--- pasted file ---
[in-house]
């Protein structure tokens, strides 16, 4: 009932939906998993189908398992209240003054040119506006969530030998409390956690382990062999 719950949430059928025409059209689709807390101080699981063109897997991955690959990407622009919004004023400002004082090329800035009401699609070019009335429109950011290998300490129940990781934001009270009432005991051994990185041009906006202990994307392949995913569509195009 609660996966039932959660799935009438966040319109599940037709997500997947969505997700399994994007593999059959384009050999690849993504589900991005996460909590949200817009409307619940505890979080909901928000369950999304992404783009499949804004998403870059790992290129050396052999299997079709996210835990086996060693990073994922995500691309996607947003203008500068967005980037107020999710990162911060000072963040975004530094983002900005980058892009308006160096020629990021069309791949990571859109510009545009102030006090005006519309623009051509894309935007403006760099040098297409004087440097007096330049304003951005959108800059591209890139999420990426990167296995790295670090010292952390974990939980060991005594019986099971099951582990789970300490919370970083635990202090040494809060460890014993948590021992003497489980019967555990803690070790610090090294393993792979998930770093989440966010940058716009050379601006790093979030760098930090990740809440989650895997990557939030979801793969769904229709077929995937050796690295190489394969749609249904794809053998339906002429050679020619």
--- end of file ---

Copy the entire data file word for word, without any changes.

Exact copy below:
[in-house]
């Protein structure tokens, strides 16, 4: 009932939906998993189908398992209240003054040119506006969530030998409390956690382990062999 719950949430059928025409059209689709807390101080699981063109897997991955690959990407622009919004004023400002004082090329800035009401699609070019009335429109950011290998300490129940990781934001009270009432005991051994990185041009906006202990994307392949995913569509195009 609660996966039932959660799935009438966040319109599940037709997500997947969505997700399994994007593999059959384009050999690849993504589900991005996460909590949200817009409307619940505890979080909901928000369950999304992404783009499949804004998403870059790992290129050396052999299997079709996210835990086996060693990073994922995500691309996607947003203008500068967005980037107020999710990162911060000072963040975004530094983002900005980058892009308006160096020629990021069309791949990571859109510009545009102030006090005006519309623009051509894309935007403006760099040098297409004087440097007096330049304003951005959108800059591209890139999420990426990167296995790295670090010292952390974990939980060991005594019986099971099951582990789970300490919370970083635990202090040494809060460890014993948590021992003497489980019967555990803690070790610090090294393993792979998930770093989440966010940058716009050379601006790093979030760098930090990740809440989650895997990557939030979801793969769904229709077929995937050796690295190489394969749609249904794809053998339906002429050679020619």